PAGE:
- Engaging in unusual or inappropriate actions that appear to be from a sex role relationship between the perpetrator of the sexual abuse and the victim
Passed in 2010, the Elder Justice Act is the first comprehensive legislation to address the abuse, neglect and exploitation of older adults at the federal level. The Elder Justice Act applies to long-term care facilities receiving at least $10,000 in federal funds. Under the act, owners, operators, employees, managers, agents or contractors of such facilities (covered individuals) must report any reasonable suspicion of a crime against a resident or anyone receiving care from the facility.
It’s not just up to a supervisor or the facility administrator to report the suspected crime, but anyone who knows of possible abuse. If a covered individual fails to report, that individual can be subject to a penalty of up to $200,000. That penalty rises to $300,000 if the failure to report increased the harm to the victim or resulted in harm to another victim.
What to do
If abuse of any kind is suspected, the Elder Justice Act requires that it is reported to the Survey Agency and one or more law enforcement entities for the political subdivision in which the facility is located within 24 hours. If the suspected abuse has resulted in serious bodily injury such as extreme pain or an injury causing medical intervention, it must be reported within two hours after abuse is suspected.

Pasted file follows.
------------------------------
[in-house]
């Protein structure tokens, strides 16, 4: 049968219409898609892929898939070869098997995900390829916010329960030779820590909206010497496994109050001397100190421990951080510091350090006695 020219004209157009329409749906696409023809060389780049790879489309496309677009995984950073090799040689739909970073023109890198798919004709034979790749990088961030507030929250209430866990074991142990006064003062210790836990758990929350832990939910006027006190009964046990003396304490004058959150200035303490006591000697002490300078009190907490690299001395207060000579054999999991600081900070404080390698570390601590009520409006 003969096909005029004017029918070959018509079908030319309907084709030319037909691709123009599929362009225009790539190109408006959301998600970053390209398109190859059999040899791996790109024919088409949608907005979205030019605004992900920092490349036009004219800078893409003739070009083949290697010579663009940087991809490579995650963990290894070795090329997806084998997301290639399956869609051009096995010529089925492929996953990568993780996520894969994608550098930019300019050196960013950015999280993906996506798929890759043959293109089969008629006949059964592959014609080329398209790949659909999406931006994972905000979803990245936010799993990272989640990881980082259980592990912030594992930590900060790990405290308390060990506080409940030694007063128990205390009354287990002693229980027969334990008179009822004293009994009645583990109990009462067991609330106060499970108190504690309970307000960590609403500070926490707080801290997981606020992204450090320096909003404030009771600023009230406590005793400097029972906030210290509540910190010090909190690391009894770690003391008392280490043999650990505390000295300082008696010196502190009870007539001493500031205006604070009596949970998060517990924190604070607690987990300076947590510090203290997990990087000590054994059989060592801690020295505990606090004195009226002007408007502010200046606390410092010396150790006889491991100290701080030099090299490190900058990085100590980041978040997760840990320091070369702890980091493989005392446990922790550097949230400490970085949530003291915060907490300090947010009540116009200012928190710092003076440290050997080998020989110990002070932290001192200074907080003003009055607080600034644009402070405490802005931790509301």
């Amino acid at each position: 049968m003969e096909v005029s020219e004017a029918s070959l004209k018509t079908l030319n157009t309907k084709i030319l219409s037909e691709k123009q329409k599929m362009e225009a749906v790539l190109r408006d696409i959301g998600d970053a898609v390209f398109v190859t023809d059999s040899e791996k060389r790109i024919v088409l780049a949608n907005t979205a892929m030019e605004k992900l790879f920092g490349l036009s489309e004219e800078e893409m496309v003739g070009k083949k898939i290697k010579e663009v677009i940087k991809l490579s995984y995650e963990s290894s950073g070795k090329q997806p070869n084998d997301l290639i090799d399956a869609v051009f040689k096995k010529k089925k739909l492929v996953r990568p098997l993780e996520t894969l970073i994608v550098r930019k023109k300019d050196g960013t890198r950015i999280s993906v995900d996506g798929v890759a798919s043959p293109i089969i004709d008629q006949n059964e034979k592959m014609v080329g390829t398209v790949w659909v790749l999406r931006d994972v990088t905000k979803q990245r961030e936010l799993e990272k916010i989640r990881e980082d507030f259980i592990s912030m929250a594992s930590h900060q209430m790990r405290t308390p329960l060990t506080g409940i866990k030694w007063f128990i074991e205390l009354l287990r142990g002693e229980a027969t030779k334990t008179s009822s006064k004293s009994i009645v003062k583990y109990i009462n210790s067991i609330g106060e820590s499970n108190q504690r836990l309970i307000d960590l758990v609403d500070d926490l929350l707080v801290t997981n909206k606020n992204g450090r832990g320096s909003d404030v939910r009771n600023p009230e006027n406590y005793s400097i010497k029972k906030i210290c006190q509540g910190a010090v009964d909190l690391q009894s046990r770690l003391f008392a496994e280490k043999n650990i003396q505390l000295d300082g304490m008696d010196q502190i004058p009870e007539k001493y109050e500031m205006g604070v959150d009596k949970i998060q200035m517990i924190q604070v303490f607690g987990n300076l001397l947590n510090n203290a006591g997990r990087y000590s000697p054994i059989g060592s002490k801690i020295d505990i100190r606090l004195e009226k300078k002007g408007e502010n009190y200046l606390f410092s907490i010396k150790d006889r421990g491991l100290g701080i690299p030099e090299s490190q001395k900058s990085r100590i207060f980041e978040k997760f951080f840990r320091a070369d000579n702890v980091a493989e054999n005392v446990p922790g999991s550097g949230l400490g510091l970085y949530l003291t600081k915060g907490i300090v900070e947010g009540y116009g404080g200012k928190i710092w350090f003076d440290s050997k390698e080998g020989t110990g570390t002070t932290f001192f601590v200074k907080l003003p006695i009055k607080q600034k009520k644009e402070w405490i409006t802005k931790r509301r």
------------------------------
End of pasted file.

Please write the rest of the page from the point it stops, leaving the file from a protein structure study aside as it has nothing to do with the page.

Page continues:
Residents have the right to be free from abuse, including sexual abuse. In addition to vigilance, some steps can help reduce risk of abuse.
- Realize sexual violence is a reality and no facility is immune to it.
- Erase the stigma. Not talking about abuse does not mean that there’s no problem.
- Perform thorough checks of potential employees’ employment and criminal backgrounds.
- Adequately staff facilities. More caregivers means more monitoring.
- Know the residents. Be aware of what their normal behavior is and what’s not.
- Believe residents when they report abuse or signs of inappropriate behavior. Approach residents from a place of empathy and try to see things from their perspective.
- Inform residents about their rights, inappropriate touch, how to recognize abuse (all types) and how to report abuse.
- Educate loved ones about residents’ rights, signs of abuse (all types) and how to report abuse.
- Train all staff about residents’ rights, inappropriate behavior, signs of abuse, ethics and reporting responsibilities.
- Cultivate an environment that encourages confidential reporting of inappropriate behavior.
- Have a plan to address sexual abuse claims.
Showing care and compassion for our most vulnerable seniors is more than ensuring their medical needs are met. Beyond being required to report, sometimes, residents need their caregivers to be a voice and watchful eye. Sometimes, in the worst of scenarios, they just need a person willing to believe them.
Teri R. Sumbry is the communications and public relations specialist for The Compliance Store.